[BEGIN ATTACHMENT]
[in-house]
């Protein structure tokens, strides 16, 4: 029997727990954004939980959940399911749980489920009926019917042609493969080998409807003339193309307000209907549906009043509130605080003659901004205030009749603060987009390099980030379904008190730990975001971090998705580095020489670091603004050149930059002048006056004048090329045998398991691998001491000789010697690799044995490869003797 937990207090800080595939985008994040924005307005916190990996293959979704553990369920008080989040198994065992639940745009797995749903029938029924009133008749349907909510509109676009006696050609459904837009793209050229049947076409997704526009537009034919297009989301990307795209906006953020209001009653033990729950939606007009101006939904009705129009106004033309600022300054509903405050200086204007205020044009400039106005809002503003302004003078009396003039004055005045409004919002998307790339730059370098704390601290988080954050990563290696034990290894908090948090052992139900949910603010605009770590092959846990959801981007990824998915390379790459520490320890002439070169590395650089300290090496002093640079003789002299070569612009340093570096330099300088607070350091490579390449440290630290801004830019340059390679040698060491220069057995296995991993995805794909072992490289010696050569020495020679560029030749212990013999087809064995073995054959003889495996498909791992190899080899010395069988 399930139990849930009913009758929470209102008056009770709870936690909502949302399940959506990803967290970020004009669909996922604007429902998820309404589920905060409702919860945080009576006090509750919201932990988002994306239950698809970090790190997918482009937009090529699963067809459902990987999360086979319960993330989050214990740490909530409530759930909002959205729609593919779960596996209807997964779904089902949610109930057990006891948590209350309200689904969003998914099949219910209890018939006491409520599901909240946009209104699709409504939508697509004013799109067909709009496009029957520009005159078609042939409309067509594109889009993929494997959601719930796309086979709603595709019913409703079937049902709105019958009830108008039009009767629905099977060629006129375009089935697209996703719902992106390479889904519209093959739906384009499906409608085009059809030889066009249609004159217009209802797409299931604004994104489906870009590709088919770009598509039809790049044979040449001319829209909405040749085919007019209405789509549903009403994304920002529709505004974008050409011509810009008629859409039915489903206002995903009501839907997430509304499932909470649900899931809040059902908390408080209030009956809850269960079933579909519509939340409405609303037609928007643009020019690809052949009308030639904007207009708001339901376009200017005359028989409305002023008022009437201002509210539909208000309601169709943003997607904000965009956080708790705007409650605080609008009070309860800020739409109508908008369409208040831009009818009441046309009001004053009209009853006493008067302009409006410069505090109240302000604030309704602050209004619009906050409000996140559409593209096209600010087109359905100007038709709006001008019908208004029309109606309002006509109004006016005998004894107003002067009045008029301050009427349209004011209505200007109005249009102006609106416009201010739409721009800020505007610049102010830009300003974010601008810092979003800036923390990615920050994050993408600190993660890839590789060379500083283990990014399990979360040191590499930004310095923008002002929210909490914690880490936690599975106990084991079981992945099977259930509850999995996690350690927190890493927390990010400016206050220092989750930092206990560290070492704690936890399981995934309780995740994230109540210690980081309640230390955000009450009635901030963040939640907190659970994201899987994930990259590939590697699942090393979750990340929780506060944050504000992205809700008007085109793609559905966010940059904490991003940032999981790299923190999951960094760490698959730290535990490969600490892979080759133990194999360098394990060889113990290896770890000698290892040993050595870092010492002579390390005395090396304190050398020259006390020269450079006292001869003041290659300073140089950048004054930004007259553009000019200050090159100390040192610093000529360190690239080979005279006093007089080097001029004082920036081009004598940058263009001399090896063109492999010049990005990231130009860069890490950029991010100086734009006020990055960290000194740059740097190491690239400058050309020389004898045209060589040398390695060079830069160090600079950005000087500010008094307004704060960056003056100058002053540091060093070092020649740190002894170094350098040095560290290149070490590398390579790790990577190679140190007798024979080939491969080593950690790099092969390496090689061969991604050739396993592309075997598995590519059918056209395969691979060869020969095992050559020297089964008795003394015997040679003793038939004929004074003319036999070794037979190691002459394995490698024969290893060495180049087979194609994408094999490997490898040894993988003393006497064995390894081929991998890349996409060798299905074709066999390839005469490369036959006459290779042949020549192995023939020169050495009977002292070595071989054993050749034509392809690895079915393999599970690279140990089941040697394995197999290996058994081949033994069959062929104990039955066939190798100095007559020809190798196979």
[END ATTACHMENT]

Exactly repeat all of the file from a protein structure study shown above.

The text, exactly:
[in-house]
């Protein structure tokens, strides 16, 4: 029997727990954004939980959940399911749980489920009926019917042609493969080998409807003339193309307000209907549906009043509130605080003659901004205030009749603060987009390099980030379904008190730990975001971090998705580095020489670091603004050149930059002048006056004048090329045998398991691998001491000789010697690799044995490869003797 937990207090800080595939985008994040924005307005916190990996293959979704553990369920008080989040198994065992639940745009797995749903029938029924009133008749349907909510509109676009006696050609459904837009793209050229049947076409997704526009537009034919297009989301990307795209906006953020209001009653033990729950939606007009101006939904009705129009106004033309600022300054509903405050200086204007205020044009400039106005809002503003302004003078009396003039004055005045409004919002998307790339730059370098704390601290988080954050990563290696034990290894908090948090052992139900949910603010605009770590092959846990959801981007990824998915390379790459520490320890002439070169590395650089300290090496002093640079003789002299070569612009340093570096330099300088607070350091490579390449440290630290801004830019340059390679040698060491220069057995296995991993995805794909072992490289010696050569020495020679560029030749212990013999087809064995073995054959003889495996498909791992190899080899010395069988 399930139990849930009913009758929470209102008056009770709870936690909502949302399940959506990803967290970020004009669909996922604007429902998820309404589920905060409702919860945080009576006090509750919201932990988002994306239950698809970090790190997918482009937009090529699963067809459902990987999360086979319960993330989050214990740490909530409530759930909002959205729609593919779960596996209807997964779904089902949610109930057990006891948590209350309200689904969003998914099949219910209890018939006491409520599901909240946009209104699709409504939508697509004013799109067909709009496009029957520009005159078609042939409309067509594109889009993929494997959601719930796309086979709603595709019913409703079937049902709105019958009830108008039009009767629905099977060629006129375009089935697209996703719902992106390479889904519209093959739906384009499906409608085009059809030889066009249609004159217009209802797409299931604004994104489906870009590709088919770009598509039809790049044979040449001319829209909405040749085919007019209405789509549903009403994304920002529709505004974008050409011509810009008629859409039915489903206002995903009501839907997430509304499932909470649900899931809040059902908390408080209030009956809850269960079933579909519509939340409405609303037609928007643009020019690809052949009308030639904007207009708001339901376009200017005359028989409305002023008022009437201002509210539909208000309601169709943003997607904000965009956080708790705007409650605080609008009070309860800020739409109508908008369409208040831009009818009441046309009001004053009209009853006493008067302009409006410069505090109240302000604030309704602050209004619009906050409000996140559409593209096209600010087109359905100007038709709006001008019908208004029309109606309002006509109004006016005998004894107003002067009045008029301050009427349209004011209505200007109005249009102006609106416009201010739409721009800020505007610049102010830009300003974010601008810092979003800036923390990615920050994050993408600190993660890839590789060379500083283990990014399990979360040191590499930004310095923008002002929210909490914690880490936690599975106990084991079981992945099977259930509850999995996690350690927190890493927390990010400016206050220092989750930092206990560290070492704690936890399981995934309780995740994230109540210690980081309640230390955000009450009635901030963040939640907190659970994201899987994930990259590939590697699942090393979750990340929780506060944050504000992205809700008007085109793609559905966010940059904490991003940032999981790299923190999951960094760490698959730290535990490969600490892979080759133990194999360098394990060889113990290896770890000698290892040993050595870092010492002579390390005395090396304190050398020259006390020269450079006292001869003041290659300073140089950048004054930004007259553009000019200050090159100390040192610093000529360190690239080979005279006093007089080097001029004082920036081009004598940058263009001399090896063109492999010049990005990231130009860069890490950029991010100086734009006020990055960290000194740059740097190491690239400058050309020389004898045209060589040398390695060079830069160090600079950005000087500010008094307004704060960056003056100058002053540091060093070092020649740190002894170094350098040095560290290149070490590398390579790790990577190679140190007798024979080939491969080593950690790099092969390496090689061969991604050739396993592309075997598995590519059918056209395969691979060869020969095992050559020297089964008795003394015997040679003793038939004929004074003319036999070794037979190691002459394995490698024969290893060495180049087979194609994408094999490997490898040894993988003393006497064995390894081929991998890349996409060798299905074709066999390839005469490369036959006459290779042949020549192995023939020169050495009977002292070595071989054993050749034509392809690895079915393999599970690279140990089941040697394995197999290996058994081949033994069959062929104990039955066939190798100095007559020809190798196979």